Alzheimer's disease (AD) and other types of dementia are most common in the very elderly, and are associated with huge health costs. With a rapidly ageing population throughout the world, factors that affect the risk of cognitive decline and dementia are of great importance. A review paper by Kim JW et al published in Psychiatry Investig 2012;9:8-16 on the association between alcohol consumption and cognition in the elderly provides an excellent summary of the potential ways in which alcohol may affect cognitive function and the risk of dementia, both adversely and favourably as alcohol may have both a neuro toxic and neuro protective effect, depending on the dose and drinking pattern. Longitudinal and brain imaging studies in the elderly show that excessive alcohol consumption may increase the risk of cognitive dysfunction and dementia, but regular low to moderate alcohol intake may protect against cognitive decline and dementia and provide cardiovascular benefits.
Studies published from 1971 to 2011 related to alcohol and cognition in the elderly were reviewed using a PubMed search. At present, there are no proven agents to prevent cognitive decline or dementia, although a number of prospective epidemiologic studies have shown a lower risk of such conditions among light to moderate drinkers in comparison with non-drinkers. Other studies have found that beneficial effects are seen only among certain sub-groups of subjects. A recent meta-analysis by Peters et al of subjects over the age of 65 in longitudinal studies concluded that light-to-moderate alcohol consumption, in comparison with abstinence, was associated with approximately 35-45% lower risk of cognitive decline or dementia.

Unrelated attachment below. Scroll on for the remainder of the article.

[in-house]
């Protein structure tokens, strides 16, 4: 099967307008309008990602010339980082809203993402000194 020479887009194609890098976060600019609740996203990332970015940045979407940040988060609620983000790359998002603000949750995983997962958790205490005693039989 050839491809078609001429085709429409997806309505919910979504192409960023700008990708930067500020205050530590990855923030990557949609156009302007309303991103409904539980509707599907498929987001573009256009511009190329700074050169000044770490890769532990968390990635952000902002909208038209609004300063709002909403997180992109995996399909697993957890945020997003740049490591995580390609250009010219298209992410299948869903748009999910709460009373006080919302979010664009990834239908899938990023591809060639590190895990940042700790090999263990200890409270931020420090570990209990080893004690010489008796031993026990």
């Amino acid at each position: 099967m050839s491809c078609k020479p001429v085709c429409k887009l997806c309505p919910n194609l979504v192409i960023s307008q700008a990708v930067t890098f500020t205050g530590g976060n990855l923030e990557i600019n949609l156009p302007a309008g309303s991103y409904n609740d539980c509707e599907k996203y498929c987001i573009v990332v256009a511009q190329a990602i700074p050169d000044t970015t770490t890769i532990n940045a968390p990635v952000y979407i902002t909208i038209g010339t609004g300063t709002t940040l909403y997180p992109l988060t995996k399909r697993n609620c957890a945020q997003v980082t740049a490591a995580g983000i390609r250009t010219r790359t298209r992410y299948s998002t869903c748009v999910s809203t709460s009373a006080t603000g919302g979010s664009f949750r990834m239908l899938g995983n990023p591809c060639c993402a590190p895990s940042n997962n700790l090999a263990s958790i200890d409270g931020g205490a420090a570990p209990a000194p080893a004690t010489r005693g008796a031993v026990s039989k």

This paper provides a summary of what is known about the mechanisms by which alcohol consumption, especially heavy drinking, can be neurotoxic, and how light-to-moderate drinking may help protect against cognitive decline and dementia. The authors state that their intent is to determine if there is an "optimal pattern of drinking" that may protect the elderly against such conditions.
At present, the mechanisms by which the moderate intake of wine and other alcoholic beverages reduces the risk of cardiovascular diseases are much better defined than they are for cognition. Forum members agree with the authors that further research is needed to evaluate a potential role that alcohol may play in reducing the risk of dementia.
Forum members also agree that, at present, the specific mechanisms of such putative protection are not well defined, and it would be premature to recommend light-to-moderate drinking for reducing the risk of dementia. On the other hand, current biomedical data supports the concept that regular, moderate intake of ethanol is not simply less dangerous for cognitive function, but is positively protective. This is the same conclusion reached by epidemiologic studies."
With fat: What's good or bad for the heart, may be the same for the brain